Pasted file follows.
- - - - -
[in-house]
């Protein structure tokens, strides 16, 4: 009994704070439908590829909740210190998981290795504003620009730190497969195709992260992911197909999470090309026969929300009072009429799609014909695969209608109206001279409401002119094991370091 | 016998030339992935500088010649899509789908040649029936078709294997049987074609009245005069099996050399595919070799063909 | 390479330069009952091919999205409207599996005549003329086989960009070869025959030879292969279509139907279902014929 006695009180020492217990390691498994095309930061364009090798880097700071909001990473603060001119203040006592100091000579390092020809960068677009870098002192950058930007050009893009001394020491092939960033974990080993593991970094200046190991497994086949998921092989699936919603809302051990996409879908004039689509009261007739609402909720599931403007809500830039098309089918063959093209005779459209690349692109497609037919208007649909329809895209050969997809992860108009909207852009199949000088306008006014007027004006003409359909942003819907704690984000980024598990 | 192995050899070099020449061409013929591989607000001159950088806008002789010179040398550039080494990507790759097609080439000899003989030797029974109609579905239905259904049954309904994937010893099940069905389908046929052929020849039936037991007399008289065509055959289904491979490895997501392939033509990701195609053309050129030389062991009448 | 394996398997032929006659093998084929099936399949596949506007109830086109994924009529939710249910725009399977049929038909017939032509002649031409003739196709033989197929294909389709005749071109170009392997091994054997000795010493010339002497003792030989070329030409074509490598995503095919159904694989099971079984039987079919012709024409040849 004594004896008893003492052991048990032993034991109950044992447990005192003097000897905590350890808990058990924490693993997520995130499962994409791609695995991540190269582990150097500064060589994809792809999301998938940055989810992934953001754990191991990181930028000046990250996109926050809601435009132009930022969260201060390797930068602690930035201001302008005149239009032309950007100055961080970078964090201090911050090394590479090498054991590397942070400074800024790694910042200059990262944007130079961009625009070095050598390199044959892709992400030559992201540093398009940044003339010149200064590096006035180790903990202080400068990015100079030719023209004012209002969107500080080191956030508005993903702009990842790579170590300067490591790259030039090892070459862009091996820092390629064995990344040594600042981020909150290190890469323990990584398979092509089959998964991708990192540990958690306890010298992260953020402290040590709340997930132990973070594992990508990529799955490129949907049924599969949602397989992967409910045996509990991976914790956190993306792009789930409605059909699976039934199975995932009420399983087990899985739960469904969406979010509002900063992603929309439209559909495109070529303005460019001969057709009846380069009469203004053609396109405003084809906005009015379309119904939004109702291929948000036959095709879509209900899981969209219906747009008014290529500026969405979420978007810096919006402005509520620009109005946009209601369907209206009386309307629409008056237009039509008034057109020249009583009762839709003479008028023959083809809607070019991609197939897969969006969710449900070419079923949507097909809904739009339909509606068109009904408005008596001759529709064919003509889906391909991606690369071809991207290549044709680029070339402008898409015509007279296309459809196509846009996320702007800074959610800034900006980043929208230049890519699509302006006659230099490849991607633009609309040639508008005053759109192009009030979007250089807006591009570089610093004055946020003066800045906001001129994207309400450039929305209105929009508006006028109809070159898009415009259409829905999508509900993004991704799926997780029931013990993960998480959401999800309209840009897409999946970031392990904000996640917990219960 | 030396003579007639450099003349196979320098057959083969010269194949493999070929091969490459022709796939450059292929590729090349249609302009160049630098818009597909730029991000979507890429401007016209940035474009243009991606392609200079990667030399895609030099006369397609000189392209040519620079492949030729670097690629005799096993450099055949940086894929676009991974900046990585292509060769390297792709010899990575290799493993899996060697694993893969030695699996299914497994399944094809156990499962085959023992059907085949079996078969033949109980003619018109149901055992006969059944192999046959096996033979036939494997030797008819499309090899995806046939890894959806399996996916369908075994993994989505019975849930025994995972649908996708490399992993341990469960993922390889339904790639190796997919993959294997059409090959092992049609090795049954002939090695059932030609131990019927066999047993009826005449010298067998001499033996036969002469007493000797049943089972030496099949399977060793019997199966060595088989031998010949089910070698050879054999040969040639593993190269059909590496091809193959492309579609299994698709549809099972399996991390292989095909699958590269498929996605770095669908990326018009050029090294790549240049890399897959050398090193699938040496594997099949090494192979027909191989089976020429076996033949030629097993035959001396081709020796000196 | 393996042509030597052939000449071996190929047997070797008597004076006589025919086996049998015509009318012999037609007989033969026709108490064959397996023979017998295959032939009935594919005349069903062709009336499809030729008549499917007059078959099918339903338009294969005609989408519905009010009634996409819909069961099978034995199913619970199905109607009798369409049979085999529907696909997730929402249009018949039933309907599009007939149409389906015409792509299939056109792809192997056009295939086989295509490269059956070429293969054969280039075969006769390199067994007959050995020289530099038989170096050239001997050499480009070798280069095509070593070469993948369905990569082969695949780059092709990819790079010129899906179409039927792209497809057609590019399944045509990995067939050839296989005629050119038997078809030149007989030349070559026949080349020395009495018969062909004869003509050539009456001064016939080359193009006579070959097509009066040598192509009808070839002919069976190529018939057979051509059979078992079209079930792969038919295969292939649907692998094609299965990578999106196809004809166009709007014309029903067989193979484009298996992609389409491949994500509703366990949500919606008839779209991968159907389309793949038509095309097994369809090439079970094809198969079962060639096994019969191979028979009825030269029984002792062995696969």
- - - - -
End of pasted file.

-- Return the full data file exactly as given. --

[in-house]
């Protein structure tokens, strides 16, 4: 009994704070439908590829909740210190998981290795504003620009730190497969195709992260992911197909999470090309026969929300009072009429799609014909695969209608109206001279409401002119094991370091 | 016998030339992935500088010649899509789908040649029936078709294997049987074609009245005069099996050399595919070799063909 | 390479330069009952091919999205409207599996005549003329086989960009070869025959030879292969279509139907279902014929 006695009180020492217990390691498994095309930061364009090798880097700071909001990473603060001119203040006592100091000579390092020809960068677009870098002192950058930007050009893009001394020491092939960033974990080993593991970094200046190991497994086949998921092989699936919603809302051990996409879908004039689509009261007739609402909720599931403007809500830039098309089918063959093209005779459209690349692109497609037919208007649909329809895209050969997809992860108009909207852009199949000088306008006014007027004006003409359909942003819907704690984000980024598990 | 192995050899070099020449061409013929591989607000001159950088806008002789010179040398550039080494990507790759097609080439000899003989030797029974109609579905239905259904049954309904994937010893099940069905389908046929052929020849039936037991007399008289065509055959289904491979490895997501392939033509990701195609053309050129030389062991009448 | 394996398997032929006659093998084929099936399949596949506007109830086109994924009529939710249910725009399977049929038909017939032509002649031409003739196709033989197929294909389709005749071109170009392997091994054997000795010493010339002497003792030989070329030409074509490598995503095919159904694989099971079984039987079919012709024409040849 004594004896008893003492052991048990032993034991109950044992447990005192003097000897905590350890808990058990924490693993997520995130499962994409791609695995991540190269582990150097500064060589994809792809999301998938940055989810992934953001754990191991990181930028000046990250996109926050809601435009132009930022969260201060390797930068602690930035201001302008005149239009032309950007100055961080970078964090201090911050090394590479090498054991590397942070400074800024790694910042200059990262944007130079961009625009070095050598390199044959892709992400030559992201540093398009940044003339010149200064590096006035180790903990202080400068990015100079030719023209004012209002969107500080080191956030508005993903702009990842790579170590300067490591790259030039090892070459862009091996820092390629064995990344040594600042981020909150290190890469323990990584398979092509089959998964991708990192540990958690306890010298992260953020402290040590709340997930132990973070594992990508990529799955490129949907049924599969949602397989992967409910045996509990991976914790956190993306792009789930409605059909699976039934199975995932009420399983087990899985739960469904969406979010509002900063992603929309439209559909495109070529303005460019001969057709009846380069009469203004053609396109405003084809906005009015379309119904939004109702291929948000036959095709879509209900899981969209219906747009008014290529500026969405979420978007810096919006402005509520620009109005946009209601369907209206009386309307629409008056237009039509008034057109020249009583009762839709003479008028023959083809809607070019991609197939897969969006969710449900070419079923949507097909809904739009339909509606068109009904408005008596001759529709064919003509889906391909991606690369071809991207290549044709680029070339402008898409015509007279296309459809196509846009996320702007800074959610800034900006980043929208230049890519699509302006006659230099490849991607633009609309040639508008005053759109192009009030979007250089807006591009570089610093004055946020003066800045906001001129994207309400450039929305209105929009508006006028109809070159898009415009259409829905999508509900993004991704799926997780029931013990993960998480959401999800309209840009897409999946970031392990904000996640917990219960 | 030396003579007639450099003349196979320098057959083969010269194949493999070929091969490459022709796939450059292929590729090349249609302009160049630098818009597909730029991000979507890429401007016209940035474009243009991606392609200079990667030399895609030099006369397609000189392209040519620079492949030729670097690629005799096993450099055949940086894929676009991974900046990585292509060769390297792709010899990575290799493993899996060697694993893969030695699996299914497994399944094809156990499962085959023992059907085949079996078969033949109980003619018109149901055992006969059944192999046959096996033979036939494997030797008819499309090899995806046939890894959806399996996916369908075994993994989505019975849930025994995972649908996708490399992993341990469960993922390889339904790639190796997919993959294997059409090959092992049609090795049954002939090695059932030609131990019927066999047993009826005449010298067998001499033996036969002469007493000797049943089972030496099949399977060793019997199966060595088989031998010949089910070698050879054999040969040639593993190269059909590496091809193959492309579609299994698709549809099972399996991390292989095909699958590269498929996605770095669908990326018009050029090294790549240049890399897959050398090193699938040496594997099949090494192979027909191989089976020429076996033949030629097993035959001396081709020796000196 | 393996042509030597052939000449071996190929047997070797008597004076006589025919086996049998015509009318012999037609007989033969026709108490064959397996023979017998295959032939009935594919005349069903062709009336499809030729008549499917007059078959099918339903338009294969005609989408519905009010009634996409819909069961099978034995199913619970199905109607009798369409049979085999529907696909997730929402249009018949039933309907599009007939149409389906015409792509299939056109792809192997056009295939086989295509490269059956070429293969054969280039075969006769390199067994007959050995020289530099038989170096050239001997050499480009070798280069095509070593070469993948369905990569082969695949780059092709990819790079010129899906179409039927792209497809057609590019399944045509990995067939050839296989005629050119038997078809030149007989030349070559026949080349020395009495018969062909004869003509050539009456001064016939080359193009006579070959097509009066040598192509009808070839002919069976190529018939057979051509059979078992079209079930792969038919295969292939649907692998094609299965990578999106196809004809166009709007014309029903067989193979484009298996992609389409491949994500509703366990949500919606008839779209991968159907389309793949038509095309097994369809090439079970094809198969079962060639096994019969191979028979009825030269029984002792062995696969």